Telesat will undertake investigations under a DARPA contract to study the use of commercial low Earth orbit (LEO) satellite constellations to meet the needs of the Department of Defense. According to Telesat, the investigations may lead to greater use of commercial LEO constellations for the DoD’s future space-based communications. Through its investment in a planned 120-satellite LEO constellation, Telesat has emerged as a leader in that market, leading to the DARPA contract.
Under the investigation, Telesat will evaluate a scenario in which the DoD operates its own network of LEO communications satellites, which would be integrated into Telesat’s LEO constellation via laser-based communications links. Telesat expects that these investigations may lead to the DoD using Telesat’s LEO system for its global broadband connectivity needs.
The award to Telesat was made by DARPA’s Tactical Technology Office (TTO) under its Blackjack program. DARPA initiated the Blackjack program in 2017 to demonstrate new types of satellite system architectures to provide global persistence, low latency communications, and rapid technology refresh. The goal of the program is to leverage commercial space technologies including commoditized spacecraft buses, ground infrastructure, and user segments at unprecedented costs. Bids were received under the program in June 2018 and now awards are beginning to be made.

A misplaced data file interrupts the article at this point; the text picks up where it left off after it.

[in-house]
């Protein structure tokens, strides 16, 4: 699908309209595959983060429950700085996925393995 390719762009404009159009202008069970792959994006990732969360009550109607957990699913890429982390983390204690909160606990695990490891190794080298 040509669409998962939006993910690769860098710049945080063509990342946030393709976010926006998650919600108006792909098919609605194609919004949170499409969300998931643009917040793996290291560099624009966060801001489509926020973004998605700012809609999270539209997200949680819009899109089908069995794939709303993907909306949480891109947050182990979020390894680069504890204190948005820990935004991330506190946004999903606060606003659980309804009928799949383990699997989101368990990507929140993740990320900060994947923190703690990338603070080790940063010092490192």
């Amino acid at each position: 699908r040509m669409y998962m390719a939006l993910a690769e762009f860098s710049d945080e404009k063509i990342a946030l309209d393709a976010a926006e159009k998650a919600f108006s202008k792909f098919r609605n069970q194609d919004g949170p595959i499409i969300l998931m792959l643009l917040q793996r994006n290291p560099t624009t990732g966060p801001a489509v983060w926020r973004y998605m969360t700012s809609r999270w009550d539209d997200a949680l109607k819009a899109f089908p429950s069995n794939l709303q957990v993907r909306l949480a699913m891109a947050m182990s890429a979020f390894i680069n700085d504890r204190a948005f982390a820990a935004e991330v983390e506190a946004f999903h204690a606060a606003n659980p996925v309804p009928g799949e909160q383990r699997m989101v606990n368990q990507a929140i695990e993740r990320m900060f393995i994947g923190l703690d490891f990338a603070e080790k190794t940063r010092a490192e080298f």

For decades, the DoD relies on large, expensive geosynchronous satellites for communications. These systems are highly protected, a valuable asset during a global war against peers. However, the bandwidth capability of these satellites is limited and most communications sent over satellites does not require such a high level of protection. In order to meet the growing data needs on the modern battlefield, the DoD has begun to explore alternative architectures. Blackjack, and its proposal to use commercial LEO constellations, is one such program.